That said, many VA loans come with a zero down payment requirement. FHA loans also come with low down payment options. Depending on how long the seller has been in the house, you still might find an assumable loan with a manageable down payment, even after factoring in the local rate of appreciation.
Even if the down payment required to take over a loan far exceeds your personal savings, you still have options for making up the difference — including taking out a second mortgage.
"Buyers would want to talk with lenders and banks about whether a second mortgage or a personal loan might be feasible," says Birk, who notes that "the lender or servicer allowing the assumption would factor that new debt into the buyer’s credit and underwriting profile."
Of course, your interest rate on a second mortgage loan would be subject to current market conditions. However, depending on what your total monthly payment ends up being, pursuing a second loan — even at a higher interest rate — may still be worthwhile.
Getting help from a relative, former relative, or godparent may also be an option for coming up with more cash at closing — especially now that Fannie Mae has expanded its list of permissible sources of tax-free gifts to assist with a down payment.
Another major consideration, particularly for a VA loan assumption, is that the seller's VA entitlement will stay with the loan until it's paid off in full. As a buyer, this means you don't need to be a veteran to assume a VA loan. However, it presents a significant downside for the seller.
"Veterans without their full entitlement may have diminished zero-down buying power for their next home purchase or, in some cases, lack sufficient entitlement to reuse the VA loan benefit at all," says Birk. In that case, they'd need to be comfortable applying for a conventional mortgage on their next home or find another qualifying VA borrower to take over with their own entitlement.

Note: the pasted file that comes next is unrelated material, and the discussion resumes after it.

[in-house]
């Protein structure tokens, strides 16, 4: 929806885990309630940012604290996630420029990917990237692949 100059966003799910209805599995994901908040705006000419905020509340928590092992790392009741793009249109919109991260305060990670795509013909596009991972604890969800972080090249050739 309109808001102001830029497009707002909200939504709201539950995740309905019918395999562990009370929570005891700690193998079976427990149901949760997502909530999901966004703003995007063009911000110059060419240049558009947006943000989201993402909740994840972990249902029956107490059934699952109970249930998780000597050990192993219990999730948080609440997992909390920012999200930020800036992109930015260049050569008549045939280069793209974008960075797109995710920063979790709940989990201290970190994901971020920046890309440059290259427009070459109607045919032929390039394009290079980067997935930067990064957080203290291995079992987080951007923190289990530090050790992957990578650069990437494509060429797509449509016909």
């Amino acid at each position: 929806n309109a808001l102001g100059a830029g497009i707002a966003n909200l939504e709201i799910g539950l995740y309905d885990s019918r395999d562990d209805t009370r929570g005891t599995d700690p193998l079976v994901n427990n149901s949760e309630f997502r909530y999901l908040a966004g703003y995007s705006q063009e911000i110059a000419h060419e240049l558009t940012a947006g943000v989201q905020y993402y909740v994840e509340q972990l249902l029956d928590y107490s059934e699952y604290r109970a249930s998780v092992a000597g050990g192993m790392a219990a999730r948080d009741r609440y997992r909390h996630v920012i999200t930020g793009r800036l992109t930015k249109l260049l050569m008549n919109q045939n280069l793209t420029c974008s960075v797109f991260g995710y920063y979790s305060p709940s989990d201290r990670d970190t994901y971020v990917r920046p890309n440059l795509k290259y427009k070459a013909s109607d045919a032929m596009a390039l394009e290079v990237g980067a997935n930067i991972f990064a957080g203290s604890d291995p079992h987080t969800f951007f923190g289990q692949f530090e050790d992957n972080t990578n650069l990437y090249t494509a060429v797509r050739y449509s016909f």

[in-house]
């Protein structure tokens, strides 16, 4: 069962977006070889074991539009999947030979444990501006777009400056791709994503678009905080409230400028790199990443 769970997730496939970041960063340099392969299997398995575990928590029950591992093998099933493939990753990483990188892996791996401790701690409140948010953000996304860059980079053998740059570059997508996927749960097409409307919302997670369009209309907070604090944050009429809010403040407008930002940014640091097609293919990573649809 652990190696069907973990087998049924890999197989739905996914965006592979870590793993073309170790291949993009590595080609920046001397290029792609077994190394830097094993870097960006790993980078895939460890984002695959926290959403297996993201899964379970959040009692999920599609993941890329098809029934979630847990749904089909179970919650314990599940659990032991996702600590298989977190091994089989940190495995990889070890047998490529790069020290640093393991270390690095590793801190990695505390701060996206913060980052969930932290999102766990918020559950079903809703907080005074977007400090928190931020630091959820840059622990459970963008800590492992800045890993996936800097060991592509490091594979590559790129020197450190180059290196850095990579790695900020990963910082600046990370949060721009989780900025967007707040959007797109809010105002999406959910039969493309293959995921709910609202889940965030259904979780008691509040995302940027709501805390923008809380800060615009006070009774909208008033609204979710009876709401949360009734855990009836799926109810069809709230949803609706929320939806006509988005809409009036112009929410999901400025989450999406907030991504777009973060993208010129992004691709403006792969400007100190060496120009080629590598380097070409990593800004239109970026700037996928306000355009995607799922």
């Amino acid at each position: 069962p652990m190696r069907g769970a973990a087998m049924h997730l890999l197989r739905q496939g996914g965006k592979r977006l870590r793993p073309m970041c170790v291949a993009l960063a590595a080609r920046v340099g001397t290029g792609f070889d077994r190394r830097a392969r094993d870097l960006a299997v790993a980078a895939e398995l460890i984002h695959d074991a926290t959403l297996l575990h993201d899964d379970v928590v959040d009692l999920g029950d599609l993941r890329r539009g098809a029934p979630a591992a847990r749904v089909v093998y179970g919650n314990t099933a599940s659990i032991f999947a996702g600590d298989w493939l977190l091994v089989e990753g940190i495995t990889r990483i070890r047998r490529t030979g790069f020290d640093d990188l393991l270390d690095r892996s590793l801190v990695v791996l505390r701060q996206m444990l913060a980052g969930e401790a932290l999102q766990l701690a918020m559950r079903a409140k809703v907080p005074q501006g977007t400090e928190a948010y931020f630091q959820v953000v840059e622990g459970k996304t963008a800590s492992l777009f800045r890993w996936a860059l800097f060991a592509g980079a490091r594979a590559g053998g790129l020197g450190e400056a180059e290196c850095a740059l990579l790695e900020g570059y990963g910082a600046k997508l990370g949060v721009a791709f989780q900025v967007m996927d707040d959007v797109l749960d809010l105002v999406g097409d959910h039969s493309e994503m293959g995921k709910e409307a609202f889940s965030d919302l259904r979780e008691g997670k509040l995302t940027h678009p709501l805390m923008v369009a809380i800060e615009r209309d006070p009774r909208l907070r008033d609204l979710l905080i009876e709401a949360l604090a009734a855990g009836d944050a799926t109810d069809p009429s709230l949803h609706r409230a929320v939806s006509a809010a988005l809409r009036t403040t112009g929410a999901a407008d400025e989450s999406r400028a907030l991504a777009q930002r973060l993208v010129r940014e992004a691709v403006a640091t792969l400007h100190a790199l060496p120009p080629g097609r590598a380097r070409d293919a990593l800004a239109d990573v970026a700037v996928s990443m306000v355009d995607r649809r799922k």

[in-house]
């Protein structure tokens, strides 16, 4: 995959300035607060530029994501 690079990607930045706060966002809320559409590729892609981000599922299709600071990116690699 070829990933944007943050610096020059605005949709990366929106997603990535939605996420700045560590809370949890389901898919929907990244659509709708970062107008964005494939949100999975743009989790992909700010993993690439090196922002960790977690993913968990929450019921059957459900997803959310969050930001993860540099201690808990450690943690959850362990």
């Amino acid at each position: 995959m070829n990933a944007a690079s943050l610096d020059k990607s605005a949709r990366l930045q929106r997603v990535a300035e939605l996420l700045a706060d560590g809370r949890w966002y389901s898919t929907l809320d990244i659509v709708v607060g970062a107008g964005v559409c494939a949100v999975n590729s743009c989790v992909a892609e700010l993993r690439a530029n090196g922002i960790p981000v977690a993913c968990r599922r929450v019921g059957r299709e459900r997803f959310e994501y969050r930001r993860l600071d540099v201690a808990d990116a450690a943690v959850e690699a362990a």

One of the greatest advantages of a VA loan is that you can put as little as zero money down. However, if the seller has enough equity in their home to make a significant down payment on a new one, it may not be an issue. And some sellers may not be interested in buying again right away.
A quick Zillow search reveals hundreds of properties across the country advertising assumable loans in the property details.
Since homes are sitting on the market significantly longer than they were a year ago, sellers may be willing to forego the benefits of a new VA loan to secure a buyer — especially if they're on a tight-selling timeline.
If the stars align on a property that interests you, and you can assume a low-interest loan with a significant balance, you could be in for substantial savings.
How to qualify for a loan assumption
To assume someone else's mortgage, you'll need to be able to cover the difference between the asking price and loan balance and meet borrowing requirements set by both the lender and mortgage insurer — whether it's the VA or FHA.
According to Veterans United, buyers must pay a 0.5% funding fee to assume a VA loan. This is on par with typical loan origination fees, which run 0.5–1%.
You'll also need to pay traditional closing costs, which can run 2–5% of the home's value. However, you may save a bit of money on an appraisal, which typically isn't required with a loan assumption.
Finally, the seller will need to obtain a release of liability from their lender, essentially pardoning them from any responsibility should you default on the loan in the future.